Clark County is extending a ban on collective marijuana gardens for up to another year.
The ban is considered temporary, and is set to expire July 9, 2014, or when Clark County commissioners decide to address the issue further.
The temporary ordinance banning the gardens was approved Tuesday morning by a vote of 2-1. Commissioners David Madore and Tom Mielke were in favor of the ban, while Commissioner Steve Stuart stood in dissent.
The commissioners were tasked with making a decision on the matter as a one-year moratorium halting the gardens in unincorporated Clark County expired on June 10.
And while the newly approved ban goes by a different name than a moratorium, it essentially keeps the status quo. The gardens remain forbidden in the county until a more robust policy can be decided upon.
Mielke has long stood by the belief that the county needs to be cautious moving forward with any rules regarding medical marijuana. His reasoning is that while the state has allowed medical use, the federal government still sees the drug as illegal.
On Tuesday, he said the competing regulations have “hung us out, locally.”
“I think we need to have more direction from the bigger governments that control us,” Mielke said, advocating for the temporary ban.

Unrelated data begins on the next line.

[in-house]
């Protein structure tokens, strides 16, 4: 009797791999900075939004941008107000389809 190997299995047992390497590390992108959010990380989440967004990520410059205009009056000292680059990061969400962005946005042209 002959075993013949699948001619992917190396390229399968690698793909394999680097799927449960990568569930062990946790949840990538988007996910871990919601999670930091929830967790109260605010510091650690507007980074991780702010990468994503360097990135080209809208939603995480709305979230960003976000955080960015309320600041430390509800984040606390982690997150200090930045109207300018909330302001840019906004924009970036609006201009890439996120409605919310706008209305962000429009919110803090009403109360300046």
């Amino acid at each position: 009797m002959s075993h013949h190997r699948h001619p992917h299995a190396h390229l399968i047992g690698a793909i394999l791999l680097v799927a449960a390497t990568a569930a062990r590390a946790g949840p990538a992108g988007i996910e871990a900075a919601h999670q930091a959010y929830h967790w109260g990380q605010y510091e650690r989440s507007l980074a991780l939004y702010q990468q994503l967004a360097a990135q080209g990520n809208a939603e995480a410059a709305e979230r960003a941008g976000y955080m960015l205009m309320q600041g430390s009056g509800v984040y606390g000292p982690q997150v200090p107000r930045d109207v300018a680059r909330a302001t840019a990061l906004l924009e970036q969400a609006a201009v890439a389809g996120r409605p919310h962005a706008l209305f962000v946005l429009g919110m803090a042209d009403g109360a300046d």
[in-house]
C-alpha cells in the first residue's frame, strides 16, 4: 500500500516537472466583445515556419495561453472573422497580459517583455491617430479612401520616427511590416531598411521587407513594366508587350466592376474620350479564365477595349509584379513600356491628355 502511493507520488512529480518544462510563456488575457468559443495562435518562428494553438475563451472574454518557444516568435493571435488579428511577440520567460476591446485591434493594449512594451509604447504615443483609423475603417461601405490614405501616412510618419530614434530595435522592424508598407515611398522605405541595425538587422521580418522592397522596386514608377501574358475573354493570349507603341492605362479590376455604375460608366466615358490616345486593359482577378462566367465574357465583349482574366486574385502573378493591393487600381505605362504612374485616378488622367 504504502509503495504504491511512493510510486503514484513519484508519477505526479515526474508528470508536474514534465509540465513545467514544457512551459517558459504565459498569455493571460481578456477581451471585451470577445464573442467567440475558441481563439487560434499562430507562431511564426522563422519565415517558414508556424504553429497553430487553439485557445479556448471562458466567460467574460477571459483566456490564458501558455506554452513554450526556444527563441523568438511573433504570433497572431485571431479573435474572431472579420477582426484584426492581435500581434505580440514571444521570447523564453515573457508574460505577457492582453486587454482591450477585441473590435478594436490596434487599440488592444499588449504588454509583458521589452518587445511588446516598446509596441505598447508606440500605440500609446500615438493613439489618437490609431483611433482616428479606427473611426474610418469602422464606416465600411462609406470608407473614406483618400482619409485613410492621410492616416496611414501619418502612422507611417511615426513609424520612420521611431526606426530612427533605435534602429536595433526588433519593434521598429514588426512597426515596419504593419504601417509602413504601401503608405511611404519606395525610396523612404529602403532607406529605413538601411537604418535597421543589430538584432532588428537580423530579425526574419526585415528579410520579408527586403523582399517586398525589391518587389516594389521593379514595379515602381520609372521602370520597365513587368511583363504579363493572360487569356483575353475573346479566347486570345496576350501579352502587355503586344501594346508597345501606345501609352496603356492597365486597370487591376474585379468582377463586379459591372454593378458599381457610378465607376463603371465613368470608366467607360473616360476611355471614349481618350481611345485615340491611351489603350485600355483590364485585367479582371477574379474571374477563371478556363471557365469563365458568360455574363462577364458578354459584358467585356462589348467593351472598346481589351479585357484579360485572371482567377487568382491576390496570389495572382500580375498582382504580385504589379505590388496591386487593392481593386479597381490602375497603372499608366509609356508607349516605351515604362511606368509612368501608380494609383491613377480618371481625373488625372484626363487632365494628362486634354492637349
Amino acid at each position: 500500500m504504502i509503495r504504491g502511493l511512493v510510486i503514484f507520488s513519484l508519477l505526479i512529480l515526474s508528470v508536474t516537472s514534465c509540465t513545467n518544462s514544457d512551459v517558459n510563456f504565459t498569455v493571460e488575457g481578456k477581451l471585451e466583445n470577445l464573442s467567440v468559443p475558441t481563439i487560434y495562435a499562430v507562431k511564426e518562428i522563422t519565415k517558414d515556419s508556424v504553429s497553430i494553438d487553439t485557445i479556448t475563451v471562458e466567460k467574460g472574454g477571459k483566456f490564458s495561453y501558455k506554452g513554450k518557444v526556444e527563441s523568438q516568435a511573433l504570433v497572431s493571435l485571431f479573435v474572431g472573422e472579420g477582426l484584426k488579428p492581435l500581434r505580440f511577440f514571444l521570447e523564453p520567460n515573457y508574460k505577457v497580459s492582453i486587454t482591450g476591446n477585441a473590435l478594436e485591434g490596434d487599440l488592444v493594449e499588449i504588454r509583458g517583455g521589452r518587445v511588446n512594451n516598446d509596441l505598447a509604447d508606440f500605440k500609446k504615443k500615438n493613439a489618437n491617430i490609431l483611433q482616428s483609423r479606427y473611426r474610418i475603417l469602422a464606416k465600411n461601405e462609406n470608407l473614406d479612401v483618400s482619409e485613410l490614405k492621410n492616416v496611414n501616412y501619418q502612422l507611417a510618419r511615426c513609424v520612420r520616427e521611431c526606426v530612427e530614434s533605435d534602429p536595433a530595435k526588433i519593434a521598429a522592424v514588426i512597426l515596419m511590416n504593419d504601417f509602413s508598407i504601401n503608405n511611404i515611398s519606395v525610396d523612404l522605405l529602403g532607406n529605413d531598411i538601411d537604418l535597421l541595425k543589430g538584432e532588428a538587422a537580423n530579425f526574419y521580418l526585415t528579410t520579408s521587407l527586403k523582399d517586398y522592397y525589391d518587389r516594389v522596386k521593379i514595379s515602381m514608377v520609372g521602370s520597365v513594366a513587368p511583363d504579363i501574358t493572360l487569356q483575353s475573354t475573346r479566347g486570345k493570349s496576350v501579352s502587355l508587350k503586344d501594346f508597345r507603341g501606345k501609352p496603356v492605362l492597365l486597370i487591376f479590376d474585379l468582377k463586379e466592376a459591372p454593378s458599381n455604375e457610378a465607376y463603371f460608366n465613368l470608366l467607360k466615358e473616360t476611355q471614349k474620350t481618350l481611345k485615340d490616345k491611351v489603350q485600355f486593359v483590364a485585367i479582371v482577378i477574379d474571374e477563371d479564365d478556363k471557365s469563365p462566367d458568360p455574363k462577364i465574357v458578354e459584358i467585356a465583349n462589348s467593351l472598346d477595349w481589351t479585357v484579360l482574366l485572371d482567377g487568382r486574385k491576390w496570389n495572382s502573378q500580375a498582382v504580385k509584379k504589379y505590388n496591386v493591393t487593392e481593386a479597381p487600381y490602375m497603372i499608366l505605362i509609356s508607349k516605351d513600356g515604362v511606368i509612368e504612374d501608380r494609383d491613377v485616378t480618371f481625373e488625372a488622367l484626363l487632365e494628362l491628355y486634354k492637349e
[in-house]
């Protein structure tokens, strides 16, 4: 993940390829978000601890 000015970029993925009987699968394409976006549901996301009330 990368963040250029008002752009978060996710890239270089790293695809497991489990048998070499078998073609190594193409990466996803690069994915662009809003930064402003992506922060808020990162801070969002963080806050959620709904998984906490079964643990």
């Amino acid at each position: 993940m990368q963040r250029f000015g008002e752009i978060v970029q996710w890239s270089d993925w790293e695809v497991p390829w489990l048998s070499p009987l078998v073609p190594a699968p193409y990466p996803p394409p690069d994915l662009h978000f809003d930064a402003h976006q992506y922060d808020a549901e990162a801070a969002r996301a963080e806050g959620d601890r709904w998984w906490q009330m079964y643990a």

The state authorized the gardens in 2011, allowing medical marijuana growers to pool resources and establish gardens where as many as 10 patients can grow up to 45 plants total.
Mielke said he believes the state Legislature will eventually revisit the rules. He also said he would like to hear the outcome of an ongoing legal challenge to the city of Kent’s decision to ban the gardens.
And until then, he asked the board to put the matter on pause.
Madore agreed with Mielke’s assertion that the board is tasked with following both state and federal law. He concluded the best practice would be to follow the federal rules until more clarity is offered.
Stuart agreed with his fellow commissioners in spirit, saying the board was “doing the best we can navigating some very rough waters.”
But Stuart said his vote against the ordinance came from concern that the board was dictating personal freedoms.
A second option before the board on Tuesday was favored by Stuart, as it allowed the gardens but removed what he saw as “commercial” aspects of the operations. Specifically, it placed time limits on how quickly individuals could join and quit the collective.
Stuart made a point to clarify at the end of the meeting that the county is not dictating a ban on individuals growing medical marijuana within their own homes.
Five individuals spoke to commissioners on the matter before the decision was made. Four requested commissioners relax the ban on the gardens, while one said he agreed with some restrictions on such gardens.
Megan McDonagh used crutches to make her way up to the front of the room to speak, and lifted her left leg onto a table to show commissioners a walking boot.
McDonagh said she suffers from an ailment that causes drastic amounts of pain in most of her lower body.
“What I don’t understand is why you feel it necessary to tell me how to take care of my own needs,” McDonagh said.
She then implored commissioners to take no action and allow Clark County residents to use the state law allowing the gardens.